Monday, July 14, 2008

Other Parents

How and should one attempt to convince other parents that behaviourism is ineffective and detrimental in parenting?

Every time I hear "If you do that again, you won't get any chocolate!" I want to try to tell the parent that they nobody wins with such threats. I suspect that there is not much I can say without alienating and offending, which of course would not help anyone.

What do you think?
-- Willow

Honestly? I think it is more productive to focus on the positive changes we can make in our own lives than it is to hone in on the mistakes others are making. Often, I think, we notice things in others that we are bothered by in ourselves. Maybe you’ve moved beyond blatant threats, but it might be worthwhile to look closely at the ways that behaviorism still exerts a subtle grip on your thinking. Or maybe not.

Another thing to consider is simply this: what is it you are wanting – to share your own excitement about ideas that make sense to you? To offer a ray of hope to another parent? To gloat? To articulate your beliefs? To help a child? If you’re clear about your own intentions and desires, it might be easier to find ways forward that will be truly productive and satisfying for you.

At this point in my own journey, I think that setting out to convince others is often a mistake – a misdirection of energy and attention. It makes more sense to me to keep looking closely at our own issues, our own shortcomings, our own successes. To keep building our own lives. If our ideas are as good as we believe them to be, then living by them will indirectly impact many, many other people.

I hope something here proves useful, or at least interesting!

Friday, July 4, 2008

I don't like her!

“What is the best way to react to a child repeatedly saying “I don’t like Sally.” Sally being her sister, and the phrase is repeated over and over and over whenever the child feels this mood and her sister is near – say wanting in the tub with her, wanting to eat at the same dinner table etc. It doesn’t make sense to tell a child that they DO like Sally, but wondering out loud about the possibility of confusing terms and/or feelings does happen. “I wonder if you are just wanting some space from Sally right now. That might be a kinder way to express your feelings.” Though I wonder too if that’s not the same as telling the child what they think. It seems this is more mom’s issue than either child’s for the most part.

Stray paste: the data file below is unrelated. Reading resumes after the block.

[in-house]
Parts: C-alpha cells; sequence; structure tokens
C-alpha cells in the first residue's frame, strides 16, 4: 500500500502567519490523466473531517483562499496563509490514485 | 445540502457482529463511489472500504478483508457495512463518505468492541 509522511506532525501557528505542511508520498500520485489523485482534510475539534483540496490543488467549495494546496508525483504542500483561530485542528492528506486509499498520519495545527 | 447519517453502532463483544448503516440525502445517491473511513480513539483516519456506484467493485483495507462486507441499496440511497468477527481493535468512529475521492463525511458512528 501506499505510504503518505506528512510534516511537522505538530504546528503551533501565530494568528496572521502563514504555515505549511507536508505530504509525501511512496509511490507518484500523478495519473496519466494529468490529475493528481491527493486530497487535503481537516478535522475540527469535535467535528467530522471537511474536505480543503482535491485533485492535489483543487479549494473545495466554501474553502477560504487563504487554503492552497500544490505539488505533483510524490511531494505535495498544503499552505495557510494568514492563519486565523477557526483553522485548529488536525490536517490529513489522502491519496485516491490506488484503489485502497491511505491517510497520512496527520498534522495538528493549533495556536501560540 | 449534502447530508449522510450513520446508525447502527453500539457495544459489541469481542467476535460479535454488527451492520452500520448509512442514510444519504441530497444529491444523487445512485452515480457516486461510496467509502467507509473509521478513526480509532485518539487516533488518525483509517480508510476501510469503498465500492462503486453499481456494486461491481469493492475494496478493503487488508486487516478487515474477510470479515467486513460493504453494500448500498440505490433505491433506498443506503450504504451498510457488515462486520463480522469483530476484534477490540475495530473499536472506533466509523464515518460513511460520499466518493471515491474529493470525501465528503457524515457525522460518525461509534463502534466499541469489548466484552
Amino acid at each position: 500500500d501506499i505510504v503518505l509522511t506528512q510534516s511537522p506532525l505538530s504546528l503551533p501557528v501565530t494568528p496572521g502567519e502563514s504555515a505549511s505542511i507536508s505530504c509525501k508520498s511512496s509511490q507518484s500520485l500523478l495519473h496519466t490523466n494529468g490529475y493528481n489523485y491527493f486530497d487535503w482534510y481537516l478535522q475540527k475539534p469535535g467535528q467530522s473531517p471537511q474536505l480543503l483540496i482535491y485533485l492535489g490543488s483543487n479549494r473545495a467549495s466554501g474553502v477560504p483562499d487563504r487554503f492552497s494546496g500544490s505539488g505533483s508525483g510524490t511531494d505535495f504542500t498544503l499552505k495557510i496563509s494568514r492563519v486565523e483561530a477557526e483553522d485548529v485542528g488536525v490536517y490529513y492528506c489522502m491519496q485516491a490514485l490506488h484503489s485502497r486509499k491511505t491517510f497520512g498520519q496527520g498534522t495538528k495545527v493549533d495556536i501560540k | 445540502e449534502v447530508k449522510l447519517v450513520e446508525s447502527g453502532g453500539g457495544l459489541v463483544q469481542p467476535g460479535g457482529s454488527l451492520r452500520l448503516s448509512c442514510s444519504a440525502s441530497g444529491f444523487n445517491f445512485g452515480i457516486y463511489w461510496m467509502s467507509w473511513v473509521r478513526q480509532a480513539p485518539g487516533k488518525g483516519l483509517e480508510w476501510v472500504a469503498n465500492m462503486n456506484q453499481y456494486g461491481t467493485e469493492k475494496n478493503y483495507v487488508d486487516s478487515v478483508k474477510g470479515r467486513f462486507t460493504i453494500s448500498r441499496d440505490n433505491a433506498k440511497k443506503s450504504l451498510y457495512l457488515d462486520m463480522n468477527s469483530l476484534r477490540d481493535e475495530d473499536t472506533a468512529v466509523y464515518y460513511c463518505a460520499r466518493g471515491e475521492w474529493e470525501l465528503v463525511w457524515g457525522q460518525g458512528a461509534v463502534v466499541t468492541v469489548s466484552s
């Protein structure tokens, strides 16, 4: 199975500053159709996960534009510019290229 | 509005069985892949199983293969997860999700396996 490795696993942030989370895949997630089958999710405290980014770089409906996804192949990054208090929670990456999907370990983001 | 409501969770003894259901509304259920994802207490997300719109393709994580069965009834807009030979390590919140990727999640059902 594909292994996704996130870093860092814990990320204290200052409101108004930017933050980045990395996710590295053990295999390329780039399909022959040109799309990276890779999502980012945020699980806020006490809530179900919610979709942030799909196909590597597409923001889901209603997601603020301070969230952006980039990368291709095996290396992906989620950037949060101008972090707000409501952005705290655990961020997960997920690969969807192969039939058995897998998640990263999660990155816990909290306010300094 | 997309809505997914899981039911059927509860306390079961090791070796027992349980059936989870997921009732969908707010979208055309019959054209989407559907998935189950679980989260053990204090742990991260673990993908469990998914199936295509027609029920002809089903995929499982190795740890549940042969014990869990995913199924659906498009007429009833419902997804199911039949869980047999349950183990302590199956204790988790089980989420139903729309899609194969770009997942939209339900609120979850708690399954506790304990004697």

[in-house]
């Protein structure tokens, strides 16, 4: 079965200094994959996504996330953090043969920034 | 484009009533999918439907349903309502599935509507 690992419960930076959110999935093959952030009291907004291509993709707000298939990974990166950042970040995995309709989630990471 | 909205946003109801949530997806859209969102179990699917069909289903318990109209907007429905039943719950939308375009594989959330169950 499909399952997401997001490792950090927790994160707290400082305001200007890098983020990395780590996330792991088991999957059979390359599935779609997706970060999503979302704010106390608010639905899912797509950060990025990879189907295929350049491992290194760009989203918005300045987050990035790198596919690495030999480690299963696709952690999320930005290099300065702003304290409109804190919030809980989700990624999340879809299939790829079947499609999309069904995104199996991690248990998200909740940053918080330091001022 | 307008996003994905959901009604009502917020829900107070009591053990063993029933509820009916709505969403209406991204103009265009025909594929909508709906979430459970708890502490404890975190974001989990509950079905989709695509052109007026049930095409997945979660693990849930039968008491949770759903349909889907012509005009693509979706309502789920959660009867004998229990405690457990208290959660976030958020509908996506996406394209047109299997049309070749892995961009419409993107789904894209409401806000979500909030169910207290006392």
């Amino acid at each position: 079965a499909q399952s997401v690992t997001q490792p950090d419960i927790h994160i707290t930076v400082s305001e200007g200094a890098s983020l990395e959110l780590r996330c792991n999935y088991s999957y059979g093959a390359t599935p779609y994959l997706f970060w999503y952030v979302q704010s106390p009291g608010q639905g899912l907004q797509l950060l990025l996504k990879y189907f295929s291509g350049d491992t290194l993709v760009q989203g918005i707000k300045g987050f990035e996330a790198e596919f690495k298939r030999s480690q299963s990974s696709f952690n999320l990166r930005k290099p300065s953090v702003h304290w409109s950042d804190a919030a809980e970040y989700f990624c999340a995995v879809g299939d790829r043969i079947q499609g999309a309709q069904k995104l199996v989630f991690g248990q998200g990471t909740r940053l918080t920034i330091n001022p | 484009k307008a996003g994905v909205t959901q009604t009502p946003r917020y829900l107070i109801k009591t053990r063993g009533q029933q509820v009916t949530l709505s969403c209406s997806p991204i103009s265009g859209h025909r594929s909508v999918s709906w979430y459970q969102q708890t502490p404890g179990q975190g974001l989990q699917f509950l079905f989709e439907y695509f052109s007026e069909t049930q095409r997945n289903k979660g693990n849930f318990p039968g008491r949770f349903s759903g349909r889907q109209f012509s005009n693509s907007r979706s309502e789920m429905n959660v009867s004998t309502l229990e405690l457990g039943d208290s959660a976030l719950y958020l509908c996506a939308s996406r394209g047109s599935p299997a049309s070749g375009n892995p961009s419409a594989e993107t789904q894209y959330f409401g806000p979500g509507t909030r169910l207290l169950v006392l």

I would love to know what Nawny would do in a similar situation!”

I think there is a difference between telling someone what they think and trying to help someone figure out what they want.

I also think that it can be easy to focus on the language that is hard for us, as parents, to hear, and then to focus in on the person saying those things. Sometimes it’s much more helpful in a situation like the one described above to turn our attention to the person that isn’t saying things that tap our parental worry/guilt buttons. Talking to Sally instead of her sister, for example. “Sounds like your sister wants some space. Why don’t you and I go play over there?” Let go of the difficult interaction, come back to it when it is less loaded.

I think one of the hardest things about parenting more than one child is figuring out who to help and how to help when our kids’ wants are directly conflicting. It’s important in such a situation to be really flexible in our attempts to help, and to be very aware of our own biases.

I hope something here proves useful!